18 comments:

kathleen said...

"The spectre of President Clinton 2.0 would cure a lot of rudyphobia among Republicans (and I say that as someone who could not imagine backing Giuliani in any conceivable GOP primary)."

the spectre "would" cure rudyphobia? what do you mean "would"? the spectre is here my friend. this is precisely why i *don't understand* the rudyphobia. if a conservative wants to see a reasonably sane supreme court for the next 30 years, he can't vote for hillary. it's all very well to make a cynical case for her presidency when it's academic (and even that is absurd in light of the supreme court) ... the problem is it's not academic.

Donald R. McClarey said...

I would much prefer Clinton being elected to having a pro-abort Republican such as Mr. Guiliani in the White House. If he is the nominee, which I am confident he will not be, I will sit out the election or vote for a third party candidate. We have one major pro-abort party in this country, we do not need another. As for judicial nominees, Guiliani's track record does not inspire confidence:

"Conservatives balk over Giuliani's judges
His picks as New York mayor raise doubts over whether he'd put 'strict constructionists' on the high court.
By Tom Hamburger and Adam Schreck, Times Staff Writers
March 12, 2007


WASHINGTON — Rudolph W. Giuliani, in an effort to temper his support for abortion rights and his other socially liberal stances, has been assuring conservatives that as president he would appoint "strict constructionists" to the federal bench, in the tradition of Supreme Court jurists Antonin Scalia, Clarence Thomas, Samuel A. Alito Jr. and John G. Roberts Jr.

But now, some prominent conservatives are saying that Giuliani's record as mayor undermines that promise. In his eight years leading New York City, they say, Giuliani appointed a number of judges who did not appear to fit the conservative mold.

Giuliani, who has surged to a double-digit lead in polls in the race for the GOP presidential nomination, appointed or reappointed 127 municipal judges. He has cited that experience to conservative audiences to drive home the importance he places on judicial nominations. Municipal judges sit in family court, hear misdemeanor cases in city criminal courts and hear civil court claims of less than $25,000.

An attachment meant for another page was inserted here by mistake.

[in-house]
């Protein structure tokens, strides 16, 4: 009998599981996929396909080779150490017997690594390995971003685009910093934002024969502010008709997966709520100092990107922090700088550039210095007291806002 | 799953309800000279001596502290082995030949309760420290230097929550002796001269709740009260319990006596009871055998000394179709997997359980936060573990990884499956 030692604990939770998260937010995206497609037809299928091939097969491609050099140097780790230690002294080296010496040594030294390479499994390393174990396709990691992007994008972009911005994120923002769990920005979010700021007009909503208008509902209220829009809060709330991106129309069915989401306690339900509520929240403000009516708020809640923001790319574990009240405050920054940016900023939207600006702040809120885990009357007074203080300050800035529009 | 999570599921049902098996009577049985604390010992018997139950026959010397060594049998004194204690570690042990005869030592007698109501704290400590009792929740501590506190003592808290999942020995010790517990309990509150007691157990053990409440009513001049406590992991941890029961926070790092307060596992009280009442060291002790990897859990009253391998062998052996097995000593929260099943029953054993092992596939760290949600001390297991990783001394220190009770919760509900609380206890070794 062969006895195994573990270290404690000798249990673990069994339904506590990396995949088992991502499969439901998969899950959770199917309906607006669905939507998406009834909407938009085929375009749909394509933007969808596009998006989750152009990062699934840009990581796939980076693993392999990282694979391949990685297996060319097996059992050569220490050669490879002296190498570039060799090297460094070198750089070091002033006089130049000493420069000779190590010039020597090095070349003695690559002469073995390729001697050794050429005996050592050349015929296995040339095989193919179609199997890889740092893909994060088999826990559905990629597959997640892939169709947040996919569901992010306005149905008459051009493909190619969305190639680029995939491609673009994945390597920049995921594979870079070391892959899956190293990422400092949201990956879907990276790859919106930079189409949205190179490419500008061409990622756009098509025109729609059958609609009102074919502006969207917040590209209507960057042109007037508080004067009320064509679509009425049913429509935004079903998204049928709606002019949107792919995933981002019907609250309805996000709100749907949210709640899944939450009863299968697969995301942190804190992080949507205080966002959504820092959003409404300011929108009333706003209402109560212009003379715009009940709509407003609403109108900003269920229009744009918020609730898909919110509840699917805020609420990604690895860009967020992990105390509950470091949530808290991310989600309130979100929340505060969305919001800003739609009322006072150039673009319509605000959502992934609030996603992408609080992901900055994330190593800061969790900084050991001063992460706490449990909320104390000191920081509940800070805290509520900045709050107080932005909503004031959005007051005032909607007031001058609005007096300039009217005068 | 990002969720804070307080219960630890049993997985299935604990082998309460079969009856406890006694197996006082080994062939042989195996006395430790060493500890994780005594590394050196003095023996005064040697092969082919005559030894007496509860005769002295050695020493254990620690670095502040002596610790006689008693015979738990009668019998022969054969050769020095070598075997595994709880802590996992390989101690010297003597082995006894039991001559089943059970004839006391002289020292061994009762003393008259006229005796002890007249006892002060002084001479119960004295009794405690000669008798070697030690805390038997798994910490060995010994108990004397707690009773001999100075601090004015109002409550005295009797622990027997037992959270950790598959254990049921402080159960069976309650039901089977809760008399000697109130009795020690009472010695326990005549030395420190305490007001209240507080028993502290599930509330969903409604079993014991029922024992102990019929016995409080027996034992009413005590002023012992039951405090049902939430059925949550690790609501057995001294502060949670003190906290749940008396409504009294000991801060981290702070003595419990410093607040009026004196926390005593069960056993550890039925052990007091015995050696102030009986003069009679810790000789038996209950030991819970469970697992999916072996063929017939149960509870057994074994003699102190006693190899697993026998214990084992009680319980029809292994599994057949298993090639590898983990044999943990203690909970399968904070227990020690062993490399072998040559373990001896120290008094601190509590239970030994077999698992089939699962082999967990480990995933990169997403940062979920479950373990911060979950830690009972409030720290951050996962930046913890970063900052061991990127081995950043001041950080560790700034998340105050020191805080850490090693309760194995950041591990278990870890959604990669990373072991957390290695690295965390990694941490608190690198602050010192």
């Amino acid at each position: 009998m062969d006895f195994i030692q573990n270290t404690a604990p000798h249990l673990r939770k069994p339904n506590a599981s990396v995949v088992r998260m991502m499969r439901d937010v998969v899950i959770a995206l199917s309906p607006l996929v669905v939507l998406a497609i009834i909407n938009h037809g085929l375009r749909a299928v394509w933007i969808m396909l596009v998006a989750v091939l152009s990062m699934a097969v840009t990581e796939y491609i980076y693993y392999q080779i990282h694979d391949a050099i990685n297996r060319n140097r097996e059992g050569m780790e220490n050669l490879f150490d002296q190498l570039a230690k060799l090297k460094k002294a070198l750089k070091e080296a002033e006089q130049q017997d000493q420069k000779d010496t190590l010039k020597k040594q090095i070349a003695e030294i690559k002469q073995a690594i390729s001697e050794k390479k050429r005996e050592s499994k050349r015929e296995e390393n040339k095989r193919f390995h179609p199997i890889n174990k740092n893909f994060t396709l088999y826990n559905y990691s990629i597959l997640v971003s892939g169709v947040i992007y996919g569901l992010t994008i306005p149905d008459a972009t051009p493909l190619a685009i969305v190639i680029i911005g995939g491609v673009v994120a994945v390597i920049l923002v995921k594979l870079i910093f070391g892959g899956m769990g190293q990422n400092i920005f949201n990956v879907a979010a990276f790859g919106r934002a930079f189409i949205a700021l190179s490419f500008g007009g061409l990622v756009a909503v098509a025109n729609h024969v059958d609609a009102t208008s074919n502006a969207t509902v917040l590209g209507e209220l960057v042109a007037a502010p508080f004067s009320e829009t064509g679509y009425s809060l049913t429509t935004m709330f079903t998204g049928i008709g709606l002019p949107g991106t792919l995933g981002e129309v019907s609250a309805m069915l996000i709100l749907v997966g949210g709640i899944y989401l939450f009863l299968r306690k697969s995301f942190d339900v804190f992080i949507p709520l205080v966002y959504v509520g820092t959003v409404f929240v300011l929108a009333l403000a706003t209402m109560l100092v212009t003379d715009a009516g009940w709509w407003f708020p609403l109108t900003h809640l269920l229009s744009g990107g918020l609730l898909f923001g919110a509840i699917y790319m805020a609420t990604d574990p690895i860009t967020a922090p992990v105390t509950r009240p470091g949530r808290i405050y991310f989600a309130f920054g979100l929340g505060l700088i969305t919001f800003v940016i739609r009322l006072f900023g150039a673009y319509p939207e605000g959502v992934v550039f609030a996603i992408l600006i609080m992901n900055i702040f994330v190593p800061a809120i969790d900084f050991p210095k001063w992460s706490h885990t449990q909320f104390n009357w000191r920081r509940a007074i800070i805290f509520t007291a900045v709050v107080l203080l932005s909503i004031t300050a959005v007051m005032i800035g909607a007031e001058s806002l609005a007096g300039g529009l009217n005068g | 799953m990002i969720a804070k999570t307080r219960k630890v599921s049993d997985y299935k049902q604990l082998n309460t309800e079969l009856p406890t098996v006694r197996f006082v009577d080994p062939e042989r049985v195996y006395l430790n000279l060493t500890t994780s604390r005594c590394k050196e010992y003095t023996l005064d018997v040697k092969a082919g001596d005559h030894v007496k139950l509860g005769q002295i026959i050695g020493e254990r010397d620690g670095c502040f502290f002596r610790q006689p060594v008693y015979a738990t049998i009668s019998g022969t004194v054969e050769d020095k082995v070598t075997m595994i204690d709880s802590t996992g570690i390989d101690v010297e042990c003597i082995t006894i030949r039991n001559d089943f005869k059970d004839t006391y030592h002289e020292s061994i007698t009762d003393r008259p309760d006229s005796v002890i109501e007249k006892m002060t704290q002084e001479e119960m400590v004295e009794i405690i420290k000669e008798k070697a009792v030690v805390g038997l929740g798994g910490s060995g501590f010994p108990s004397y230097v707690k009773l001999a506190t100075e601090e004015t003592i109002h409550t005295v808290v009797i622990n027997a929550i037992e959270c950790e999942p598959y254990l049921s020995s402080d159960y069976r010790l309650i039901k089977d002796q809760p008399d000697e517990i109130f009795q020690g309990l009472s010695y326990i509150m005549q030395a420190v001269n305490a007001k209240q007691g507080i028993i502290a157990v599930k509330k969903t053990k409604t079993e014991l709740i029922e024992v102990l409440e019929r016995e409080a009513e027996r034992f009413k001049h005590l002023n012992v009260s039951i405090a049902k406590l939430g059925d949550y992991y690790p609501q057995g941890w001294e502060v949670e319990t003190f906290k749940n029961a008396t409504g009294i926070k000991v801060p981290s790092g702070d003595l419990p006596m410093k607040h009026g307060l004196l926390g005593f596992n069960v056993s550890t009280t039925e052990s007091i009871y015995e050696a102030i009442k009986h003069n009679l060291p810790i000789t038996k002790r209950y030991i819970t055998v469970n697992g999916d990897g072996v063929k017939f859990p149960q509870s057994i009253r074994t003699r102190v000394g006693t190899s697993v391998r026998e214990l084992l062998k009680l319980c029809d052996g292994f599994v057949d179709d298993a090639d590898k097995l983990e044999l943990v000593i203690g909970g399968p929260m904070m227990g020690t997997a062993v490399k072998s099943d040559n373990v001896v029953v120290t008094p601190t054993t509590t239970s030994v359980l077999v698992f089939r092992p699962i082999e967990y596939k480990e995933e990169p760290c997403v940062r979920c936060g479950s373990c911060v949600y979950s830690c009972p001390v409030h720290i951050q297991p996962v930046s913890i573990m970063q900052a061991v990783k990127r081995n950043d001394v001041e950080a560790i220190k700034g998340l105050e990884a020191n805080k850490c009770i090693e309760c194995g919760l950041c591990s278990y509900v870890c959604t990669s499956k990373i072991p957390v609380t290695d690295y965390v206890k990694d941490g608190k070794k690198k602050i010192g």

"Rudy's judges were mostly liberal," said Connie Mackey, a former New Yorker who now serves as vice president of FRC Action, the legislative and political arm of the conservative Family Research Council. "Any pro-lifer who believes they are going to get the kind of judge out of Rudy Giuliani that we see in either Roberts or Alito is probably going to be disappointed.""

If the Republican party wishes to ensure a loss in 2008, nominating Mr. Guiliani would certainly be a good way to accomplish that goal.

Mark Adams said...

"No matter the circumstances, 18 months is a political eternity and nothing is inevitable over that timeframe."

Does anybody remember a SNL skit from November 1991 entitled "Campaign '92: The Race To Avoid Being The Guy Who Loses To Bush"

You can read the transcript here:
http://snltranscripts.jt.org/91/91edebate.phtml

I remember watching it when it first aired and thinking it was very funny. The whole premise was that it was debate between Bill Bradley, Dick Gephardt, Lloyd Bentsen, Tipper Gore (representing her husband), and Mario Cuomo. Each one was arguing why they were the least qualified to be the Dem nominee because none of the wanted to face Bush against whom a loss was inevitable.


Well, we know how that turned out . . . 18 months is an eternity indeed.

Victor said...

Kathleen, just a couple of clarifications.